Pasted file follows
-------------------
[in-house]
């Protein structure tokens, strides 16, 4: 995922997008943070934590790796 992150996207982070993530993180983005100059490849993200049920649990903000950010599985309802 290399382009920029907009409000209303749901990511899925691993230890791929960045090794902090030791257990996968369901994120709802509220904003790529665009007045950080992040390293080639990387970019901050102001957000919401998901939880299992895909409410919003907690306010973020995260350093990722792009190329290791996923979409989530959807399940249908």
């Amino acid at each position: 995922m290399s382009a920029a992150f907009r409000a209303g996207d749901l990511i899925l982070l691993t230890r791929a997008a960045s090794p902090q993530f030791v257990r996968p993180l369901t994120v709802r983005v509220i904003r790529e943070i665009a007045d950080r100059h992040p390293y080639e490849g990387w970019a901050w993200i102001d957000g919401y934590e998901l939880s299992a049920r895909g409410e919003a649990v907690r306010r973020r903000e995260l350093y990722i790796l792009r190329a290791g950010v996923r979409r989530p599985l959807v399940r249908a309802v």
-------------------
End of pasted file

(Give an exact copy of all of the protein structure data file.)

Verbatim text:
[in-house]
């Protein structure tokens, strides 16, 4: 995922997008943070934590790796 992150996207982070993530993180983005100059490849993200049920649990903000950010599985309802 290399382009920029907009409000209303749901990511899925691993230890791929960045090794902090030791257990996968369901994120709802509220904003790529665009007045950080992040390293080639990387970019901050102001957000919401998901939880299992895909409410919003907690306010973020995260350093990722792009190329290791996923979409989530959807399940249908």
């Amino acid at each position: 995922m290399s382009a920029a992150f907009r409000a209303g996207d749901l990511i899925l982070l691993t230890r791929a997008a960045s090794p902090q993530f030791v257990r996968p993180l369901t994120v709802r983005v509220i904003r790529e943070i665009a007045d950080r100059h992040p390293y080639e490849g990387w970019a901050w993200i102001d957000g919401y934590e998901l939880s299992a049920r895909g409410e919003a649990v907690r306010r973020r903000e995260l350093y990722i790796l792009r190329a290791g950010v996923r979409r989530p599985l959807v399940r249908a309802v």